Ike ponders next move

There's no arguing that New Jersey pro Michael Iaconelli is one of the more colorful characters in the history of professional bass fishing.

He’s been known to pull a prank or two in his life.

But in spite of all that, he insists he’s not goofing around by making us all wait to see if he’ll accept an invitation to fish the 2022 Bassmaster Elite Series. In fact, he wishes he knew the answer because it would make his life a lot easier.

Iaconelli, a Bassmaster icon who left the Elite Series in 2019 to pursue other pro ventures, requalified this year by finishing second in the Basspro.com Bassmaster Northern Opens points standings. The automatic berth is his for the taking — that much he knows for sure.

But there is much to consider beyond a simple “yes” or “no.”

After the pandemic shutdowns of 2020 and spending a year away from the major national trails in 2021, Iaconelli has spent more time at home with family and friends the past two years than he has in three decades. He admits it’s something he’s gotten used to, and he wonders if he shouldn’t just keep enjoying a life outside the rigors of the pro circuit.

So, there’s family to consider.

Then there are his other business ventures that have taken off like rocket ships. His television show My World with Mike Iaconelli was recently picked up for a second season. His podcast Ike Live is more popular than ever, and things like Bass University and The Ike Foundation — two ventures aimed at introducing people to and educating them about fishing — are booming thanks to all of the new interest generated in the sport by the pandemic shutdowns.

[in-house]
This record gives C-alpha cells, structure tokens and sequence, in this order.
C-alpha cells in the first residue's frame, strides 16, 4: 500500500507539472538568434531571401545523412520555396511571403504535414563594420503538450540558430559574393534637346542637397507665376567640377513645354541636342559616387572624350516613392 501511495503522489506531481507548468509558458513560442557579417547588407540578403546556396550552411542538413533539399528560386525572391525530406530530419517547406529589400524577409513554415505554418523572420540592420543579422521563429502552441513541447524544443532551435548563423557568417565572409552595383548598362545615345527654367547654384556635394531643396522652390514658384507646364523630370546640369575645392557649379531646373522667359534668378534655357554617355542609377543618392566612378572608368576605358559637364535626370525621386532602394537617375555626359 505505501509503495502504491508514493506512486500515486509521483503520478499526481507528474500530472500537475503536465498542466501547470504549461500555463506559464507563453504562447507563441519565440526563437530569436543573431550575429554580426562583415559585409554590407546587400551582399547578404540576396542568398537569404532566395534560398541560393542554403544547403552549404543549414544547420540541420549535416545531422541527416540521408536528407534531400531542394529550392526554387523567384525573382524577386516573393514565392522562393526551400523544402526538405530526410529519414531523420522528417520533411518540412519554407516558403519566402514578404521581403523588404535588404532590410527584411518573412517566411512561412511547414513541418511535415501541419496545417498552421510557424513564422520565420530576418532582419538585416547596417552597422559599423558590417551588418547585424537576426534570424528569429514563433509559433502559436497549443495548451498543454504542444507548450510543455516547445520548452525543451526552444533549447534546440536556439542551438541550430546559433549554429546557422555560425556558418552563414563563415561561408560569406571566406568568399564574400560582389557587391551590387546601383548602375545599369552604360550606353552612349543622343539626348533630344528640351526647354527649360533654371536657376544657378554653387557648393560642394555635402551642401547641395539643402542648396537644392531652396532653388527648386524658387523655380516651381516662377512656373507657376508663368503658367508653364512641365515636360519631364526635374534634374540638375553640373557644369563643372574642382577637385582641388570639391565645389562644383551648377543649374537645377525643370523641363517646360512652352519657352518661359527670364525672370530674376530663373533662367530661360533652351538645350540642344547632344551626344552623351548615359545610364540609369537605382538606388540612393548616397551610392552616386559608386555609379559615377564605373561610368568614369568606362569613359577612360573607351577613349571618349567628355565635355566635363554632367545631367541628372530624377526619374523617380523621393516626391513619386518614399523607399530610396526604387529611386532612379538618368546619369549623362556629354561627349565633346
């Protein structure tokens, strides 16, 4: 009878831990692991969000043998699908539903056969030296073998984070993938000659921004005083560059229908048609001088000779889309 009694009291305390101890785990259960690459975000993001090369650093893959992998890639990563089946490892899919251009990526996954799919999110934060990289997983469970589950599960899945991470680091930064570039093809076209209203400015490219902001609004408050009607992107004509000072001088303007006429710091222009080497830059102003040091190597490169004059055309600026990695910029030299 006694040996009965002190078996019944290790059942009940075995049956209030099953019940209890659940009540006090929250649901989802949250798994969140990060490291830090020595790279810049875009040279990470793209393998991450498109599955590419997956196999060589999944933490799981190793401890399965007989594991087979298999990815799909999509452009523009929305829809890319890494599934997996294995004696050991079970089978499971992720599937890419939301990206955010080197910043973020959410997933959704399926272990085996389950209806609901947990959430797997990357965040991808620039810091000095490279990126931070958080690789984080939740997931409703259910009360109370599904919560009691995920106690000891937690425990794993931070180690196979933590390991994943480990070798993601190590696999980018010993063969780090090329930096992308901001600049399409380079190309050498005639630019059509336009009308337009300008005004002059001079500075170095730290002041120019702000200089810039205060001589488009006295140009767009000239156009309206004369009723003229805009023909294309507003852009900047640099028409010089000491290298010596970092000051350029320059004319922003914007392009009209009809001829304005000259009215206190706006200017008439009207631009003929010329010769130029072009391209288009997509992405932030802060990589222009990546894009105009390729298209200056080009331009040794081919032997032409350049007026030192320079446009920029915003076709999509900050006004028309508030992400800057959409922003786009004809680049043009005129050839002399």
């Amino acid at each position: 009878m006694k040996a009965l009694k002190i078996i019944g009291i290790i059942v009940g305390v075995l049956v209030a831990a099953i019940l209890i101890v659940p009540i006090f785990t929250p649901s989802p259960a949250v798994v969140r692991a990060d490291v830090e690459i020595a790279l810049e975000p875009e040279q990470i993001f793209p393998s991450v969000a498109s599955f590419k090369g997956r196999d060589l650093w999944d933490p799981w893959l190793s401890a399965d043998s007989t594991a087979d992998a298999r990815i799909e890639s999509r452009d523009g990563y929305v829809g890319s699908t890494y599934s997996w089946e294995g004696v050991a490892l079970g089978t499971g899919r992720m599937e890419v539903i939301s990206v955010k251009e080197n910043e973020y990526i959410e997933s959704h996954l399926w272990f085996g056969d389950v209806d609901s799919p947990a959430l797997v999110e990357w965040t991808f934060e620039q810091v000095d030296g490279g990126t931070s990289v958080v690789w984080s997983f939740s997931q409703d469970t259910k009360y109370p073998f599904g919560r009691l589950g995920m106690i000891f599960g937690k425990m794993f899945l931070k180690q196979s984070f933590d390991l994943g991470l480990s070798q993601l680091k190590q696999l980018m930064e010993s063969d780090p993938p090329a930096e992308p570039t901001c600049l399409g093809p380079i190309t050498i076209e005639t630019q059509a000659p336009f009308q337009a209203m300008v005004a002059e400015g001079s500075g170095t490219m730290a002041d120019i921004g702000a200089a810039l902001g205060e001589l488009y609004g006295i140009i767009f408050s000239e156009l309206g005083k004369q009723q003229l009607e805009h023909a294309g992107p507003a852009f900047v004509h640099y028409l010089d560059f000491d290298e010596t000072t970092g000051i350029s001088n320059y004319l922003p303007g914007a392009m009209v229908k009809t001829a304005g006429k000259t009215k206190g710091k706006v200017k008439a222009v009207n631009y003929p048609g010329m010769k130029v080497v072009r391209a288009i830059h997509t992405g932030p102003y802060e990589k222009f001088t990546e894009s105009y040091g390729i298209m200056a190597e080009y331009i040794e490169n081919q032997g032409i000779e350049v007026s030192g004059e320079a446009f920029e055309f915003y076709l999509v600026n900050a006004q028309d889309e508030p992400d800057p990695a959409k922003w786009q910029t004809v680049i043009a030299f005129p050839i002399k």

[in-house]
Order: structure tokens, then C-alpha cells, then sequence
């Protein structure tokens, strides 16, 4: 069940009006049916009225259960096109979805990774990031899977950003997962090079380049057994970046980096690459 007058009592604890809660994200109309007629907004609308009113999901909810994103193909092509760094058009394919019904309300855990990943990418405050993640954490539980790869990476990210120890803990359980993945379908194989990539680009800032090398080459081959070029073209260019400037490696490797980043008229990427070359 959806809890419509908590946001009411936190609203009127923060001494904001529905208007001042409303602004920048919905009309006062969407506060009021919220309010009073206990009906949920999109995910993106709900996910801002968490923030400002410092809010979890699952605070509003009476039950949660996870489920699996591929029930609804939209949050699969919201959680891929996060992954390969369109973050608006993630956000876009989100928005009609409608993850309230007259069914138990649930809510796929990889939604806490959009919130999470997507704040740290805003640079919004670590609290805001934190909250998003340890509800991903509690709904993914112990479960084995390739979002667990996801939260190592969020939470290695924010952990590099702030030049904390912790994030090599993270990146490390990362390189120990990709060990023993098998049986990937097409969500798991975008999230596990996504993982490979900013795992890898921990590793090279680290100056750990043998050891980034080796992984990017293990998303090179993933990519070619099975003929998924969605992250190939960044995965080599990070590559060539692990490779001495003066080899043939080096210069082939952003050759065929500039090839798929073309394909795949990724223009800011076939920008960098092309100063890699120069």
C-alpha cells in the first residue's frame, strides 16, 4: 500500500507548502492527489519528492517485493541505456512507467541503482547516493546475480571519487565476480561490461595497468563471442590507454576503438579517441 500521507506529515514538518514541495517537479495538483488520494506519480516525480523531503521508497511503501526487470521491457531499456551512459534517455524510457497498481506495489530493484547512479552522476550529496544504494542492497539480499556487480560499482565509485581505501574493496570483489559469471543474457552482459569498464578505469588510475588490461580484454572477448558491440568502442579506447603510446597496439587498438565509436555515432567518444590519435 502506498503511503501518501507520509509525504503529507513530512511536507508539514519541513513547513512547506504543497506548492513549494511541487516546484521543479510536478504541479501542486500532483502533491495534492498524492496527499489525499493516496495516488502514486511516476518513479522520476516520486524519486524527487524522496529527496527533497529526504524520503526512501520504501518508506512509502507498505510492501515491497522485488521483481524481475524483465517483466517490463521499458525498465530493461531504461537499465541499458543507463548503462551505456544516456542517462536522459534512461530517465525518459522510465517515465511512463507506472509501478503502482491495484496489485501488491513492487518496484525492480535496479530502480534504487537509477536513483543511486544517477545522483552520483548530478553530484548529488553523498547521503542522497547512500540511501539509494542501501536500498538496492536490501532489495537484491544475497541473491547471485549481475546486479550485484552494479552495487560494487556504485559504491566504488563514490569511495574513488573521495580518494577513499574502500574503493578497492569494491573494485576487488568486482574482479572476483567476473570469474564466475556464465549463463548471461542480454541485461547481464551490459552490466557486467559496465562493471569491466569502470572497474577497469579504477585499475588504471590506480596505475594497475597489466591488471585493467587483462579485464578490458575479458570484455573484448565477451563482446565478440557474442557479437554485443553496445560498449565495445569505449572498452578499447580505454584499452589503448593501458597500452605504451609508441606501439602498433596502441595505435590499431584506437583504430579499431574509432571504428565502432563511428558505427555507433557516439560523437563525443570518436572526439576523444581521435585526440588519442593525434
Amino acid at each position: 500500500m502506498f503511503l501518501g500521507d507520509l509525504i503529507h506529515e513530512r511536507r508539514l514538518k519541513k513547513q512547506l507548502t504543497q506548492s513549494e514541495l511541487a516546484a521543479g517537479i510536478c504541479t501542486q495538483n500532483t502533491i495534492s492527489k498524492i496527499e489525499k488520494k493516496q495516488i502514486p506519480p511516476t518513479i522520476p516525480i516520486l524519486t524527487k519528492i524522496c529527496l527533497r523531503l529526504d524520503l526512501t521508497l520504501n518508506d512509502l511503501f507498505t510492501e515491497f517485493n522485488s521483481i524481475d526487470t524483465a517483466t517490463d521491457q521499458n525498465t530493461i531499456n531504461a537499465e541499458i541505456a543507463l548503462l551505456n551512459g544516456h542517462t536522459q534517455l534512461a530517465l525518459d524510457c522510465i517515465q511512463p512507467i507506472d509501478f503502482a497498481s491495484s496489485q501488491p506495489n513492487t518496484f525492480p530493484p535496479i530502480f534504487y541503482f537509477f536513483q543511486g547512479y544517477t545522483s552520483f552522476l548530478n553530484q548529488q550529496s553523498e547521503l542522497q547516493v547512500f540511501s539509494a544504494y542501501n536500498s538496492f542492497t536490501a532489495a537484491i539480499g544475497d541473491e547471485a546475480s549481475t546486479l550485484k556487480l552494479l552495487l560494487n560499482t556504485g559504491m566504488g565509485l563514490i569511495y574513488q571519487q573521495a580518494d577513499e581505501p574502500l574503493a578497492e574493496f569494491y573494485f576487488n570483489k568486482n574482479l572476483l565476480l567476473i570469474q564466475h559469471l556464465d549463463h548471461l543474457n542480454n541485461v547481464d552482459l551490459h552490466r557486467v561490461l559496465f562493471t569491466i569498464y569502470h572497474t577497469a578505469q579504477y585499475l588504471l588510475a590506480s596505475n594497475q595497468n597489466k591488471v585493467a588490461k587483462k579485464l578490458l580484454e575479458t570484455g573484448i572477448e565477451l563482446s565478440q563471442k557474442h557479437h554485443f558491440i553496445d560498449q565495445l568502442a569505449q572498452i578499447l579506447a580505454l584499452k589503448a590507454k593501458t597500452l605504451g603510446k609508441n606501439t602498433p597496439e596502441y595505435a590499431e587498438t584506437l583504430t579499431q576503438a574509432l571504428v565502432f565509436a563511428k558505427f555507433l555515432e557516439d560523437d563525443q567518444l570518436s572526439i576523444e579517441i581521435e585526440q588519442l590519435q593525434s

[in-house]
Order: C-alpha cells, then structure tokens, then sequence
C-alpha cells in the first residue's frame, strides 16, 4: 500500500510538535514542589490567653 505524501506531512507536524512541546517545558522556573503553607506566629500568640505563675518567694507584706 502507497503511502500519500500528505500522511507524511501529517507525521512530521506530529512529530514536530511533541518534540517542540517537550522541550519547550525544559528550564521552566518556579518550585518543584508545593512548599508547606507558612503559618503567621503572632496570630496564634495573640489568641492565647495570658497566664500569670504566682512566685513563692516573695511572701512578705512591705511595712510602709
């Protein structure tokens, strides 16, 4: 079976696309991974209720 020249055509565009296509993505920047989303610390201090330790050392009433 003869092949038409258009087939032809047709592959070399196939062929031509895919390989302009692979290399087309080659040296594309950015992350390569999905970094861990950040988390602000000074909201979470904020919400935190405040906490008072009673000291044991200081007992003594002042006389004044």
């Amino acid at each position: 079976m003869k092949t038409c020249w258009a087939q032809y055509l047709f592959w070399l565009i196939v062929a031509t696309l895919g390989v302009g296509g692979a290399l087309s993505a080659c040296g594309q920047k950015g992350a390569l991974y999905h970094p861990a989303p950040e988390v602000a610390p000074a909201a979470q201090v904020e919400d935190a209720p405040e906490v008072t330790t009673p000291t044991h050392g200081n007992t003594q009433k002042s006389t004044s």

So, there’s business.

Then there are sponsors like Rapala and Toyota that have been loyal to him for years.

“I want to have some serious discussions with my sponsors and ask them how things worked this past year with me not fishing a major national trail,” Iaconelli said. “If they say, ‘Hey, we need you back out there,’ then that’s obviously going to go a long way toward my decision.”

So, sponsors are part of the mix.

Then last, but certainly not least, are the fans — the rabid members of Ike Nation who’ve turned a boisterous, lanky, young Northerner who’s prone to getting a little overexcited with every fish into an absolute legend.

Iaconelli genuinely cares what they want him to do — to the point that he’s floated several straw polls on social media and his podcast.

When I saw Ike’s number show up on my phone the other day, I didn’t even say, “Hello.” I immediately asked if he was calling to give me the scoop on his decision.

After he was done laughing, he said, “I wish it was that simple.”

Unfortunately, it’s been an exercise in agony.

“It’ll probably go down to the very last minute for me deciding,” Ike said. “The night before the decision just has to be made, I’m gonna feel like I’m fishing a tournament needing 15 pounds or I’ll miss the Classic.

“I don’t expect to sleep much that night.”

As someone who’s covered him for many years, selfishly, I’d like to see him back where he belongs.

But mostly, I’m glad he has options — and I want him to have peace.